Pumpkins need plenty of water evenly throughout the season in order to thrive and produce lots of fruit. The fruit of the pumpkin plant consists of up to 90 % water. It is therefore easy to see why the plant cannot produce fruit if there is a lack of water. Like most plants, it reacts sensitively to waterlogging and its roots begin to rot. As the leaves of the pumpkin plant are hairy, you should pay attention to them when watering and avoid hitting them with the water. Otherwise you risk burns from the sunlight.

Pumpkin plant
The fruits of the pumpkin plant consist of 90 % water and need a lot of water evenly for good development. Picture by Harry Fabel on Pixabay

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Mulching pumpkin

With their shallow but extensive root system, pumpkins are shallow-rooted plants. In combination with the high water requirement, a layer of mulch with some straw is particularly important at the beginning to protect the plant from drying out. Later, when the pumpkin plant is larger and covers the ground, its leaves themselves provide enough shade to protect the soil from drying out.

Pumpkins defeated by rot

When the pumpkins have reached their final size , the fruits are placed on a dry surface to ripen further. This is to prevent rotting and prolongs the storage life of the pumpkins. Place the fruit with the stem facing upwards on a base made of wood, straw or stone. This allows them to ripen well and give them an even shape.

Pumpkin plant
To prevent the fruit from rotting as it ripens, you should cover it with wood or straw. Picture by Gerhard on Pixabay

Good luck caring for your pumpkins!

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Cover picture by rauschenberger on Pixabay.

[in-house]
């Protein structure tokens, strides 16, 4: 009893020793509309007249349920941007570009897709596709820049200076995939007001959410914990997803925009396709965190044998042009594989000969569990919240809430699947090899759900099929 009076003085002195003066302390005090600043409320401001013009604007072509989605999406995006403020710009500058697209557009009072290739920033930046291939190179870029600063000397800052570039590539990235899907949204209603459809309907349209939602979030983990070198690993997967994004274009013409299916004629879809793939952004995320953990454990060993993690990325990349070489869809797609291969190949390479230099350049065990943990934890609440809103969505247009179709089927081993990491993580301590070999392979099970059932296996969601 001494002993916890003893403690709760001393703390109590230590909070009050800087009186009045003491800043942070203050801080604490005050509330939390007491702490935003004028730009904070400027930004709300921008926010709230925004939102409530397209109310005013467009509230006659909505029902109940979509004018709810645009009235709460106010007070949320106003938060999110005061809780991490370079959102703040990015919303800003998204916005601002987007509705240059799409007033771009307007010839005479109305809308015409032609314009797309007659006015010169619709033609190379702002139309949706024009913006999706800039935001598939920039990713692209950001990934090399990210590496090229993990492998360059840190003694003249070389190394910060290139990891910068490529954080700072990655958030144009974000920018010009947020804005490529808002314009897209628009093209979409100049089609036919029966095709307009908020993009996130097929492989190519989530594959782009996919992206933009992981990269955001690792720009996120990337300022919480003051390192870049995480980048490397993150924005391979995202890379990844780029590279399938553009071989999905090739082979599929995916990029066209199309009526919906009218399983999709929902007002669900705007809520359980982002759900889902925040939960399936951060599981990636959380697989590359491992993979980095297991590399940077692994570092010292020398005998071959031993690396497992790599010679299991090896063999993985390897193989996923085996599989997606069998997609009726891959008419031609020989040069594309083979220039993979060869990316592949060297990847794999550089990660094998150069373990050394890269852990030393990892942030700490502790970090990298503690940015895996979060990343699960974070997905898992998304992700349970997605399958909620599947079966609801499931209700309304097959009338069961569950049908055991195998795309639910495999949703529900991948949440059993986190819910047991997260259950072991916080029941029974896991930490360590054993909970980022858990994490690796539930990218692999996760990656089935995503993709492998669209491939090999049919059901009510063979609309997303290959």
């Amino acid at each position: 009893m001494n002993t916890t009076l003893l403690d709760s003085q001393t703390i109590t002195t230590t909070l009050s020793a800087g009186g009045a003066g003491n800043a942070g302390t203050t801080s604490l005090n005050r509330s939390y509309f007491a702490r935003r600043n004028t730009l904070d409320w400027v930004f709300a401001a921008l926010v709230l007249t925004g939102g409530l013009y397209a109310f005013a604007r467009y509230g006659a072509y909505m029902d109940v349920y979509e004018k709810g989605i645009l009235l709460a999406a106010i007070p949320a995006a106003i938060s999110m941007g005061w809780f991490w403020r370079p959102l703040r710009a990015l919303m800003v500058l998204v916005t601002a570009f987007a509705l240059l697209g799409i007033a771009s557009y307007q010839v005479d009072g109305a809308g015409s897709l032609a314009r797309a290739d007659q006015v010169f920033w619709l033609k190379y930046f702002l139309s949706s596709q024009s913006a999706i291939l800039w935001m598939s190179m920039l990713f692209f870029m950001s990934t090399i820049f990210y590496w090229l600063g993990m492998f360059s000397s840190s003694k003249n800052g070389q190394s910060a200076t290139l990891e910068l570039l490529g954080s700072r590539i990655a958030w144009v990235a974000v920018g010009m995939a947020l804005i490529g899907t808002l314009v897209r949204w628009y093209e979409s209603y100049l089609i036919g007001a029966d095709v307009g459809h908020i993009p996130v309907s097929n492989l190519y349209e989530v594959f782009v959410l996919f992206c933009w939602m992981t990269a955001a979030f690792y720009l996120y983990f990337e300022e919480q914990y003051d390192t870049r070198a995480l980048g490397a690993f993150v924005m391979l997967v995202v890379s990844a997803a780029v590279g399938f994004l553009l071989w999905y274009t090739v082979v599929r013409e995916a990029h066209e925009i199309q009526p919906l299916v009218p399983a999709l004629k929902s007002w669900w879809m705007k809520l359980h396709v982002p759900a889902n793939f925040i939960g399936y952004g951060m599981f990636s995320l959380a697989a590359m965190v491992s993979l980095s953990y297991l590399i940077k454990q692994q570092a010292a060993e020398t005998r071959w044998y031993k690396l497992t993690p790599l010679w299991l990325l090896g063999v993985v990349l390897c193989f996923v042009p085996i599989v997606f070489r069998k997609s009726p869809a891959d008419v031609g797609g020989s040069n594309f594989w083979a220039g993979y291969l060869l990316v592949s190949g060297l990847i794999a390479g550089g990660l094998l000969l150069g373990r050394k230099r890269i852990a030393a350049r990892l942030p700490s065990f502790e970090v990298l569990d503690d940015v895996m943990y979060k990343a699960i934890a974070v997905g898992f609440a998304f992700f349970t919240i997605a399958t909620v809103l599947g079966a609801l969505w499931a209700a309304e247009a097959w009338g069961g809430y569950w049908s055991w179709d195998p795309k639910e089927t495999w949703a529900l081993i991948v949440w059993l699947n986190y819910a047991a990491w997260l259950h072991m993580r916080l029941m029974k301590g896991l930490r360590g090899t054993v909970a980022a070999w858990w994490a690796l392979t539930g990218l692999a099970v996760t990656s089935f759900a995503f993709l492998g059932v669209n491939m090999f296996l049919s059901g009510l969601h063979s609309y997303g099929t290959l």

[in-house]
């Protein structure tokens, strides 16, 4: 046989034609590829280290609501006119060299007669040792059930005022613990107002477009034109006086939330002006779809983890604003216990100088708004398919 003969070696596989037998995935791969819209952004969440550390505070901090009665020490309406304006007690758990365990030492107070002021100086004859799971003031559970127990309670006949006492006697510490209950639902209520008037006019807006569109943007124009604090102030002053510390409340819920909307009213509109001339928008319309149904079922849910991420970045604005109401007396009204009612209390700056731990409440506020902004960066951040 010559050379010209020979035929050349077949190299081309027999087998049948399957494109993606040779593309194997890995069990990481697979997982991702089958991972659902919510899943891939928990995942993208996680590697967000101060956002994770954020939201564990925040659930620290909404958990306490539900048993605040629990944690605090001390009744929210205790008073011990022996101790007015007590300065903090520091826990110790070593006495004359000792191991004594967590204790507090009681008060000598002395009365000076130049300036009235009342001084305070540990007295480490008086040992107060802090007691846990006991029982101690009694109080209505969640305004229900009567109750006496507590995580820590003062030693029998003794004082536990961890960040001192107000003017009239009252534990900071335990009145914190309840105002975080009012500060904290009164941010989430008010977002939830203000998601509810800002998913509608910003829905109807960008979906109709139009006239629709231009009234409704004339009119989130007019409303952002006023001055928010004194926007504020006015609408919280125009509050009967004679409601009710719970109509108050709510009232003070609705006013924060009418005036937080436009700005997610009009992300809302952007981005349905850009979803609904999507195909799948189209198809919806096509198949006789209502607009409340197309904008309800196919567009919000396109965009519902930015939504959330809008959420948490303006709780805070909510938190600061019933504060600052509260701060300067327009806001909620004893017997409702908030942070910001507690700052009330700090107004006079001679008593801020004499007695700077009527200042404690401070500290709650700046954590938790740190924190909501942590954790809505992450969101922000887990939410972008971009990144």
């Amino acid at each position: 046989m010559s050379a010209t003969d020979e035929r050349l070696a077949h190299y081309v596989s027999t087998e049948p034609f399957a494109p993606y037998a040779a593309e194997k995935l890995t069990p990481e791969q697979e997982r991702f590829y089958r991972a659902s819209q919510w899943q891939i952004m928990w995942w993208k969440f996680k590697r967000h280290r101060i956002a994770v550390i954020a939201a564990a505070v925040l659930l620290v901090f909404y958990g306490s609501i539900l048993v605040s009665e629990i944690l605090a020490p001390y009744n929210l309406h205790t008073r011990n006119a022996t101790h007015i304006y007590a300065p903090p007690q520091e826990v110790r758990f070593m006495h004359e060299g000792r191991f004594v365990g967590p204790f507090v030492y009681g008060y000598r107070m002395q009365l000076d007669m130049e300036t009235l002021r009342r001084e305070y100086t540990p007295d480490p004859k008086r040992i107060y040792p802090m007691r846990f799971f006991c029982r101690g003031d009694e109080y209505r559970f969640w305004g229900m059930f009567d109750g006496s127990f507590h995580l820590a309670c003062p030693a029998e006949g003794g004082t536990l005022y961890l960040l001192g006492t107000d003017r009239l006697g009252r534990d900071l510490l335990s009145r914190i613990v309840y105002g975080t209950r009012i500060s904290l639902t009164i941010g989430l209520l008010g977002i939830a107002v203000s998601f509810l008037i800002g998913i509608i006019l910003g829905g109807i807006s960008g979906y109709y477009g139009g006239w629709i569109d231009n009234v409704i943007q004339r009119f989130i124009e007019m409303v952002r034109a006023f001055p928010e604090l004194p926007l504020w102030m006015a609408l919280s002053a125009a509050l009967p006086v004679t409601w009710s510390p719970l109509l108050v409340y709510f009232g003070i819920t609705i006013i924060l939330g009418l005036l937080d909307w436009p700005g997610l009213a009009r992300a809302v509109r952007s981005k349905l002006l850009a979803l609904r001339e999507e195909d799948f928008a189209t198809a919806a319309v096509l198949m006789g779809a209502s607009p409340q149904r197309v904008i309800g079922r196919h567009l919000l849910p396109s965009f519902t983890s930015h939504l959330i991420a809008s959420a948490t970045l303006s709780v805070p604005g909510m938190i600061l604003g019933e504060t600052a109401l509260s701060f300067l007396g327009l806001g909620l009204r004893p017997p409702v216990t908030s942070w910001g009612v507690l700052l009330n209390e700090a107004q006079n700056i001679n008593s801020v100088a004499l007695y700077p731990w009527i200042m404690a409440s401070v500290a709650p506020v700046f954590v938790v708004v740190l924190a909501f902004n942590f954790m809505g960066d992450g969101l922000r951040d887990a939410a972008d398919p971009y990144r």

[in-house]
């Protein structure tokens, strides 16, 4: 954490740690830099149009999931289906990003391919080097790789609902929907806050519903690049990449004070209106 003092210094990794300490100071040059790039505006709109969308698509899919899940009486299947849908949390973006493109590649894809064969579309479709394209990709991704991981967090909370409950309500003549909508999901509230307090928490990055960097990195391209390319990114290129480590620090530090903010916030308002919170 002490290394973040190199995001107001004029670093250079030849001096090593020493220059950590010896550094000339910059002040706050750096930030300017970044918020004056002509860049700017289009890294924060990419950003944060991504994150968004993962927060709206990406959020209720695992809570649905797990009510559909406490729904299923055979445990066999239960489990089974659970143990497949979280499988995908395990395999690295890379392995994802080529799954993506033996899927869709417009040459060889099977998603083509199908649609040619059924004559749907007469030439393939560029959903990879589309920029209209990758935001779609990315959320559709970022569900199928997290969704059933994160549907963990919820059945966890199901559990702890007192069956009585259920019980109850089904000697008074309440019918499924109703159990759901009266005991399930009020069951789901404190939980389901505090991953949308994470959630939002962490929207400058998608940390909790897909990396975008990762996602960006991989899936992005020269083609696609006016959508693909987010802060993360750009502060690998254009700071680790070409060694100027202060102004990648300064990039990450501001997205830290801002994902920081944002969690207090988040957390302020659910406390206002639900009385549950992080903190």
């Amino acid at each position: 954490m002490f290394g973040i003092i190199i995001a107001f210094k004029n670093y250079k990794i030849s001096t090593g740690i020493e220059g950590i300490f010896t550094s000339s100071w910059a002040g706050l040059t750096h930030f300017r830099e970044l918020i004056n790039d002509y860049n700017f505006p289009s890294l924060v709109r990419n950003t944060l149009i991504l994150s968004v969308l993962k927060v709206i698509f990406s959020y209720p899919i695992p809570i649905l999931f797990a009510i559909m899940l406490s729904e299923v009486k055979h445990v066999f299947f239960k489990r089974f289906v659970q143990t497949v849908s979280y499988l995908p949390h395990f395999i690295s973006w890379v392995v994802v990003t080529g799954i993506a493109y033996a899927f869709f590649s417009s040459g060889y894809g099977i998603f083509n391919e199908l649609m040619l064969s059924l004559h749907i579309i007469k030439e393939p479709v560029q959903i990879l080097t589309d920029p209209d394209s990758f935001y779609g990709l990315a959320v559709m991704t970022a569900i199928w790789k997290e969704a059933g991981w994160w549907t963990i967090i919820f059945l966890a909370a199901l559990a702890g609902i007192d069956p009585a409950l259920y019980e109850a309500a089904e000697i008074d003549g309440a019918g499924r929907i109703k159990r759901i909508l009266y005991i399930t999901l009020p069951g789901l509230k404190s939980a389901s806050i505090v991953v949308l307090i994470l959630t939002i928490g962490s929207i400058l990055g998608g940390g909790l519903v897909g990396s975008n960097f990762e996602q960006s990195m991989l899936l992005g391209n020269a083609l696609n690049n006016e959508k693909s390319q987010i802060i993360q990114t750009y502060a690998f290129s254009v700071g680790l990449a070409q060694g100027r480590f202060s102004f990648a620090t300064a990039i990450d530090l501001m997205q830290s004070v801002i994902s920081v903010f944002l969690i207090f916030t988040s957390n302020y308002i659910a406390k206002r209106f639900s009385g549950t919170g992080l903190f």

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Marie studied agricultural science at the University of Hohenheim. Her main focus is on ecological agriculture and permaculture. She writes articles for Fryd to educate people about ecological interrelationships and alternatives to current land use. Our current economic systems, especially in agriculture, have numerous negative effects on nature and destabilize our ecosystems. We need a great diversity in our gardens and beds again to counteract the extinction of species. Every gardener can contribute to creating and maintaining habitats and food for a wide variety of creatures. With her articles, she would like to pass on her experience in dealing with natural systems and give people the opportunity to contribute to a stable ecosystem and thus also to securing our livelihood.

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Pumpkins need regular and consistent amounts of water, as their fruit consists of up to 90 % water.

Pinching out can direct the plant's energy into individual fruits to promote their growth and size. It is recommended in July, but is not necessary as often as with tomatoes.

To prevent rotting, the pumpkins should be placed on a dry surface such as wood, straw or stone as soon as they have reached their final size.

Pumpkins are shallow-rooted and a layer of mulch protects the soil from drying out. Pumpkins benefit from this as they consist largely of water and a regular water supply is important.